Open Access

Impact of documentation on interpretation of administrative data

Critical Care201620:9

https://doi.org/10.1186/s13054-016-1186-8

Published: 15 January 2016

The original article was published in Critical Care 2015 19:338

I read with great interest the recent article by Rhee et al. (“Improving documentation and coding for acute organ dysfunction biases estimates of changing sepsis severity and burden: a retrospective study”) in Critical Care [1]. The sensitivity of coding for acute organ dysfunction is increasing over time. More organ dysfunction codes are being captured. This change is the result of pressures on the health-care system in the United States. Across the nation, hospitals have created clinical documentation improvement programs to adjust for the previously noted poor documentation by physicians. Although the primary objective was financial, it was also noted that improved documentation leads to better public reporting of quality-of-care indices and improved health outcomes research. Several documented interventions have shown that specific education and training have increased the documentation of complication code (CC) and major complication code (MCC) capture rates for inpatients. Observed mortality did not change, but expected mortality increased, resulting in a decrease in median mortality index [2, 3]. This change in documentation practices may explain the raw mortality difference noted between European and US hospitals [4]. Further complicating the data will be the sepsis coding change that will occur now that ICD-10-CM (International Classification of Diseases, Tenth Revision, Clinical Modification) is the official coding classification. According to the ICD-10-CM Official Guidelines for Coding and Reporting, there is no longer a code for systemic inflammatory response syndrome (SIRS) resulting from infectious source. This can potentially affect the traditional SIRS-based definition of sepsis, particularly in cases in which other specific organ infections are documented. Severe sepsis or sepsis with an organ dysfunction will continue to require a minimum of two codes. For cases of septic shock, the code for the underlying systemic infection is required to be sequenced first. The heterogeneity of sepsis diagnosis-related groups, due either to capture of organ dysfunction or to coding of sepsis itself, should not be ignored. Administrative data are not reliable in recording a disease that includes a spectrum, such as sepsis [5]. This creates the need for more homogenous cohorts of patients within the administrative data, so that meaningful analysis can be performed more reliably, but also for a refinement of the risk adjustment methodologies that would make them more longitudinal.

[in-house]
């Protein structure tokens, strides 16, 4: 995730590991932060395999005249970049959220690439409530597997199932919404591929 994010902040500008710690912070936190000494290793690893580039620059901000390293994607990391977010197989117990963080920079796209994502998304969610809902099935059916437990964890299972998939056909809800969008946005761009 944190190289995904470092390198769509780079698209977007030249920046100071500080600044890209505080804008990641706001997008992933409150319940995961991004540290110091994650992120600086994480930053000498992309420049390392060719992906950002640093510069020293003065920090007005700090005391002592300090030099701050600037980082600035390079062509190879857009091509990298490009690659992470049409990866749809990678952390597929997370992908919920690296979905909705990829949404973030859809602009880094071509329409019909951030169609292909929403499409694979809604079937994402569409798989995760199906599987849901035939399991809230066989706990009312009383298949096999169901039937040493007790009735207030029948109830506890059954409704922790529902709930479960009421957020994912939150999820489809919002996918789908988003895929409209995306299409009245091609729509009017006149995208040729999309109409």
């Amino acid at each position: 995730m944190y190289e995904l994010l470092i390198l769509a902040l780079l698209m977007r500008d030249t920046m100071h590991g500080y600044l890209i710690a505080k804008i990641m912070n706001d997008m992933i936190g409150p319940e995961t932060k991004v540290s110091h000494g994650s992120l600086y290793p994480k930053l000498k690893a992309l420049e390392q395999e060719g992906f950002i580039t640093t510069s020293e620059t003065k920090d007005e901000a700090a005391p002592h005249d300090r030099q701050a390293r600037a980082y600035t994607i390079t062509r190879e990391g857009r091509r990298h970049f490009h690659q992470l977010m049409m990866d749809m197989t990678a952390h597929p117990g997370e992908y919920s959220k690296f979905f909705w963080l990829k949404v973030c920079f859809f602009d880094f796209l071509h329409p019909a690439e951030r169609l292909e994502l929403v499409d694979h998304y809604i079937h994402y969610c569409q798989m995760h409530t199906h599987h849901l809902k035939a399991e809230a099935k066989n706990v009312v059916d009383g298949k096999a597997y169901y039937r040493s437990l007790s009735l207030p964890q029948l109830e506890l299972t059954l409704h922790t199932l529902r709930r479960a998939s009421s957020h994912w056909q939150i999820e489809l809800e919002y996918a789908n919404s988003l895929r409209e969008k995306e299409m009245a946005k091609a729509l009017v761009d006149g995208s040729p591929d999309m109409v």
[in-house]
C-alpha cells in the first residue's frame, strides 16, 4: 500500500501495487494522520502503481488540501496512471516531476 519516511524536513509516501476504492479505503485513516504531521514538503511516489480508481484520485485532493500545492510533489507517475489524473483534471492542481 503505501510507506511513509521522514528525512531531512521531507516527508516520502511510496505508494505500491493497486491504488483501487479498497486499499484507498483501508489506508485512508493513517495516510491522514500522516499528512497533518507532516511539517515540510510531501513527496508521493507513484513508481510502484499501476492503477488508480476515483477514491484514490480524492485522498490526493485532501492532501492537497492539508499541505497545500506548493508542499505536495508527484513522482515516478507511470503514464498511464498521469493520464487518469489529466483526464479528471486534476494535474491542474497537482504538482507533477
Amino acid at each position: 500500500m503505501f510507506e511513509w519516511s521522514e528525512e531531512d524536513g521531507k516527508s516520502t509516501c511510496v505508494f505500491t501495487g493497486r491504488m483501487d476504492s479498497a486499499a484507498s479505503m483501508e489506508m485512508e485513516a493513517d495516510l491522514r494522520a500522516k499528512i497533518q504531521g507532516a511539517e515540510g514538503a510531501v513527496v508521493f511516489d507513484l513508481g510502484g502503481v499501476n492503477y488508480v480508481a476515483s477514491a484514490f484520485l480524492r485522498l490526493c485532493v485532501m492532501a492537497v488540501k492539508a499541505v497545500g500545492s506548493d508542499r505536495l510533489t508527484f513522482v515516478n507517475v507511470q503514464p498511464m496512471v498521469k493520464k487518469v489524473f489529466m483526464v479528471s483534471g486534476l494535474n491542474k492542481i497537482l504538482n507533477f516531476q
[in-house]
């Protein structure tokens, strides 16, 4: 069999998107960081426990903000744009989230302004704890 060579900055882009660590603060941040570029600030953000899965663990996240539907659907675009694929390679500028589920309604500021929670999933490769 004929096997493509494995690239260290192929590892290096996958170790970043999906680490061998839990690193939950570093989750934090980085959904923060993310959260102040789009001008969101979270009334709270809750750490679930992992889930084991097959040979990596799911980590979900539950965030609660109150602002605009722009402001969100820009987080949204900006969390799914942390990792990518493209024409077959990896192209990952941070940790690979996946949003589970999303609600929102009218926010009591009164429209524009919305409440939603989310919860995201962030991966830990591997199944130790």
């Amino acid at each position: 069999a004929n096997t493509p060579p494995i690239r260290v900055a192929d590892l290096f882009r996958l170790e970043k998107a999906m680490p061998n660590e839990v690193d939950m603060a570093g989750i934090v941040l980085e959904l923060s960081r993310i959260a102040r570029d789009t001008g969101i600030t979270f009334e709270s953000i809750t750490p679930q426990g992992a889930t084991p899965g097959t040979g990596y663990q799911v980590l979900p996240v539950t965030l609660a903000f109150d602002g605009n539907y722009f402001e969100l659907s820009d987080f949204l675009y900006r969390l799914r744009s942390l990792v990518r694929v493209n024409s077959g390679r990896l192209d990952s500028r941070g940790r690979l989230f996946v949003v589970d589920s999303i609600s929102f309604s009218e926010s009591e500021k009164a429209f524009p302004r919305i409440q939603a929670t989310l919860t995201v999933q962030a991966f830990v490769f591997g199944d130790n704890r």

Notes

Abbreviations

ICD-10-CM: 

International Classification of Diseases, Tenth Revision, Clinical Modification

SIRS: 

systemic inflammatory response syndrome

Declarations

Open AccessThis article is distributed under the terms of the Creative Commons Attribution 4.0 International License (http://creativecommons.org/licenses/by/4.0/), which permits unrestricted use, distribution, and reproduction in any medium, provided you give appropriate credit to the original author(s) and the source, provide a link to the Creative Commons license, and indicate if changes were made. The Creative Commons Public Domain Dedication waiver (http://creativecommons.org/publicdomain/zero/1.0/) applies to the data made available in this article, unless otherwise stated.

Authors’ Affiliations

(1)
Department of Internal Medicine, Via Christi Hospitals

References

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Copyright

© Antonios. 2016

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